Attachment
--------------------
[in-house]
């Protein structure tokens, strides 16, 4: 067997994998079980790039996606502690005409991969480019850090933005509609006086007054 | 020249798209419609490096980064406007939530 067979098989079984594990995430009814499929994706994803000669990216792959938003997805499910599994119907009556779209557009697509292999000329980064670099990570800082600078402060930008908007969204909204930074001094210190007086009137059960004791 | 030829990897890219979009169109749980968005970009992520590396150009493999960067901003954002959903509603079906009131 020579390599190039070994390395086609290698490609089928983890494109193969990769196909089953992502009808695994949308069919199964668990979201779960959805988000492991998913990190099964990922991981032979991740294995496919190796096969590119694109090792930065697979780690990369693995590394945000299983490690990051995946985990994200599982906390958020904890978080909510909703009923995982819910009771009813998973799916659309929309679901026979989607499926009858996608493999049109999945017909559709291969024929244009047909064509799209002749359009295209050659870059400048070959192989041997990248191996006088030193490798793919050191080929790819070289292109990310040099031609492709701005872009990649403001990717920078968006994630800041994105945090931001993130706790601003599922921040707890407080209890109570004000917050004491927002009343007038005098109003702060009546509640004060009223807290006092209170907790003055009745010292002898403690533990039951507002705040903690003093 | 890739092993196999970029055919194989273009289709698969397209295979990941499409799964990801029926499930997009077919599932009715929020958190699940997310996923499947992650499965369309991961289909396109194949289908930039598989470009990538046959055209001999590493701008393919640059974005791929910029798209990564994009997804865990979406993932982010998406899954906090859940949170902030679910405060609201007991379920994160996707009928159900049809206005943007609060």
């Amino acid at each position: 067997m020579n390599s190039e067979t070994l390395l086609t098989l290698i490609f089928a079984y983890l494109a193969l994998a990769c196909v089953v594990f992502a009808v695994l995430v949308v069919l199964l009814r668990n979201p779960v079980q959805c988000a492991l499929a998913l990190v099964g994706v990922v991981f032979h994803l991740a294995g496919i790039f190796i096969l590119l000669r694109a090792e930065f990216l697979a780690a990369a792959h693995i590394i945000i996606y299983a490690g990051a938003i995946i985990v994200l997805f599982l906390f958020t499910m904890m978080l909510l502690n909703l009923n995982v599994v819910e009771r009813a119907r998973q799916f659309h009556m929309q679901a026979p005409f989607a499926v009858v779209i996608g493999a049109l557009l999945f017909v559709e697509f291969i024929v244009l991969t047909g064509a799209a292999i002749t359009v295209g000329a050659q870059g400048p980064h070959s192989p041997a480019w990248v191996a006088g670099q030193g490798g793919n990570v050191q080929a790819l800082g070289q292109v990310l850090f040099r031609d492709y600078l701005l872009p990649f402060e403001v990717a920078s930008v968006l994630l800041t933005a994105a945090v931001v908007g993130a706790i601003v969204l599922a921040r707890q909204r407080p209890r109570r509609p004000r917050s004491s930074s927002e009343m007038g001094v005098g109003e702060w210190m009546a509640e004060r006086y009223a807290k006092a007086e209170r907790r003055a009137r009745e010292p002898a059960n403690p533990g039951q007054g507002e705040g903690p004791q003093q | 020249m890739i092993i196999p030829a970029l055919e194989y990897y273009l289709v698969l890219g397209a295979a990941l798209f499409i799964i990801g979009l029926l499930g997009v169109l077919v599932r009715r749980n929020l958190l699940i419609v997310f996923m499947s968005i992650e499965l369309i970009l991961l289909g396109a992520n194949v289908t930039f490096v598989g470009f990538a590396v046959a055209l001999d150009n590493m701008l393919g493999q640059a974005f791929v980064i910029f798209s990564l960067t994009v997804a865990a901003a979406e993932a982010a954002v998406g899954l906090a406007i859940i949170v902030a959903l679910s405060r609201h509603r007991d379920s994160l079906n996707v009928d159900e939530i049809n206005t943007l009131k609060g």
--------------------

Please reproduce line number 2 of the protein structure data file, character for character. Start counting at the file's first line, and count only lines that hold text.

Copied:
């Protein structure tokens, strides 16, 4: 067997994998079980790039996606502690005409991969480019850090933005509609006086007054 | 020249798209419609490096980064406007939530 067979098989079984594990995430009814499929994706994803000669990216792959938003997805499910599994119907009556779209557009697509292999000329980064670099990570800082600078402060930008908007969204909204930074001094210190007086009137059960004791 | 030829990897890219979009169109749980968005970009992520590396150009493999960067901003954002959903509603079906009131 020579390599190039070994390395086609290698490609089928983890494109193969990769196909089953992502009808695994949308069919199964668990979201779960959805988000492991998913990190099964990922991981032979991740294995496919190796096969590119694109090792930065697979780690990369693995590394945000299983490690990051995946985990994200599982906390958020904890978080909510909703009923995982819910009771009813998973799916659309929309679901026979989607499926009858996608493999049109999945017909559709291969024929244009047909064509799209002749359009295209050659870059400048070959192989041997990248191996006088030193490798793919050191080929790819070289292109990310040099031609492709701005872009990649403001990717920078968006994630800041994105945090931001993130706790601003599922921040707890407080209890109570004000917050004491927002009343007038005098109003702060009546509640004060009223807290006092209170907790003055009745010292002898403690533990039951507002705040903690003093 | 890739092993196999970029055919194989273009289709698969397209295979990941499409799964990801029926499930997009077919599932009715929020958190699940997310996923499947992650499965369309991961289909396109194949289908930039598989470009990538046959055209001999590493701008393919640059974005791929910029798209990564994009997804865990979406993932982010998406899954906090859940949170902030679910405060609201007991379920994160996707009928159900049809206005943007609060």